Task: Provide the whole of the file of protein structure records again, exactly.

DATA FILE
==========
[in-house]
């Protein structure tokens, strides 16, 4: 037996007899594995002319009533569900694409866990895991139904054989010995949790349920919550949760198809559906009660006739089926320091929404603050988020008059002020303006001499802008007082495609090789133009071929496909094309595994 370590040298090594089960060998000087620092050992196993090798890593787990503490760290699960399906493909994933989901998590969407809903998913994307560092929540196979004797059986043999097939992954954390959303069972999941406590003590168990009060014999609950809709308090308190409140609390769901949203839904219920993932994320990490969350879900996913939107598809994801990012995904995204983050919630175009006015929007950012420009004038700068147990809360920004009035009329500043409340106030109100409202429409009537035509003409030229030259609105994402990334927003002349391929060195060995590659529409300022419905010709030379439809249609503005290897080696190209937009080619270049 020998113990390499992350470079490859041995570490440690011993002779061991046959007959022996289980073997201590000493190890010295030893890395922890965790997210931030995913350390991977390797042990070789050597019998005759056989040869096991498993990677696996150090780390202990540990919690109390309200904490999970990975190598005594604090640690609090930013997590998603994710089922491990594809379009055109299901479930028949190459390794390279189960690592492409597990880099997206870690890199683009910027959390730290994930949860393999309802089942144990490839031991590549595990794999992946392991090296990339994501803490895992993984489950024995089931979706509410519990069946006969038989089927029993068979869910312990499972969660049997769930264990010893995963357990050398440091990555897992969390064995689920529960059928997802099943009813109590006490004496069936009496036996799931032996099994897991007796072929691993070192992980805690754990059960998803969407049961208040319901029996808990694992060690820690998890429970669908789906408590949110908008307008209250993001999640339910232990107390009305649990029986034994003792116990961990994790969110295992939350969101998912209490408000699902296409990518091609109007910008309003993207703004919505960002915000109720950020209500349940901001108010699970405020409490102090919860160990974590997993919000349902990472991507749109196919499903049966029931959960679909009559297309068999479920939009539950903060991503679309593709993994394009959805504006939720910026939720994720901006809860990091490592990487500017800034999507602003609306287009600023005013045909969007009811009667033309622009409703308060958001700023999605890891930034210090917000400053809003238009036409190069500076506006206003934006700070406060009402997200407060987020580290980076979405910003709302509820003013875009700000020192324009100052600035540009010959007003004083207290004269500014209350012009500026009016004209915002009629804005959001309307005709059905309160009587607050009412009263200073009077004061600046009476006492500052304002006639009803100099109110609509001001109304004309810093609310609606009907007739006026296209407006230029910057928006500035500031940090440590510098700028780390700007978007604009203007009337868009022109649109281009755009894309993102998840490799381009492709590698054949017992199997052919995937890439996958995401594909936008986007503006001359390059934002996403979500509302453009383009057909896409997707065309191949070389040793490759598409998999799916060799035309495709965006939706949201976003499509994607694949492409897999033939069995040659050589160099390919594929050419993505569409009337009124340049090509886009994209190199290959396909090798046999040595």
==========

[in-house]
């Protein structure tokens, strides 16, 4: 037996007899594995002319009533569900694409866990895991139904054989010995949790349920919550949760198809559906009660006739089926320091929404603050988020008059002020303006001499802008007082495609090789133009071929496909094309595994 370590040298090594089960060998000087620092050992196993090798890593787990503490760290699960399906493909994933989901998590969407809903998913994307560092929540196979004797059986043999097939992954954390959303069972999941406590003590168990009060014999609950809709308090308190409140609390769901949203839904219920993932994320990490969350879900996913939107598809994801990012995904995204983050919630175009006015929007950012420009004038700068147990809360920004009035009329500043409340106030109100409202429409009537035509003409030229030259609105994402990334927003002349391929060195060995590659529409300022419905010709030379439809249609503005290897080696190209937009080619270049 020998113990390499992350470079490859041995570490440690011993002779061991046959007959022996289980073997201590000493190890010295030893890395922890965790997210931030995913350390991977390797042990070789050597019998005759056989040869096991498993990677696996150090780390202990540990919690109390309200904490999970990975190598005594604090640690609090930013997590998603994710089922491990594809379009055109299901479930028949190459390794390279189960690592492409597990880099997206870690890199683009910027959390730290994930949860393999309802089942144990490839031991590549595990794999992946392991090296990339994501803490895992993984489950024995089931979706509410519990069946006969038989089927029993068979869910312990499972969660049997769930264990010893995963357990050398440091990555897992969390064995689920529960059928997802099943009813109590006490004496069936009496036996799931032996099994897991007796072929691993070192992980805690754990059960998803969407049961208040319901029996808990694992060690820690998890429970669908789906408590949110908008307008209250993001999640339910232990107390009305649990029986034994003792116990961990994790969110295992939350969101998912209490408000699902296409990518091609109007910008309003993207703004919505960002915000109720950020209500349940901001108010699970405020409490102090919860160990974590997993919000349902990472991507749109196919499903049966029931959960679909009559297309068999479920939009539950903060991503679309593709993994394009959805504006939720910026939720994720901006809860990091490592990487500017800034999507602003609306287009600023005013045909969007009811009667033309622009409703308060958001700023999605890891930034210090917000400053809003238009036409190069500076506006206003934006700070406060009402997200407060987020580290980076979405910003709302509820003013875009700000020192324009100052600035540009010959007003004083207290004269500014209350012009500026009016004209915002009629804005959001309307005709059905309160009587607050009412009263200073009077004061600046009476006492500052304002006639009803100099109110609509001001109304004309810093609310609606009907007739006026296209407006230029910057928006500035500031940090440590510098700028780390700007978007604009203007009337868009022109649109281009755009894309993102998840490799381009492709590698054949017992199997052919995937890439996958995401594909936008986007503006001359390059934002996403979500509302453009383009057909896409997707065309191949070389040793490759598409998999799916060799035309495709965006939706949201976003499509994607694949492409897999033939069995040659050589160099390919594929050419993505569409009337009124340049090509886009994209190199290959396909090798046999040595």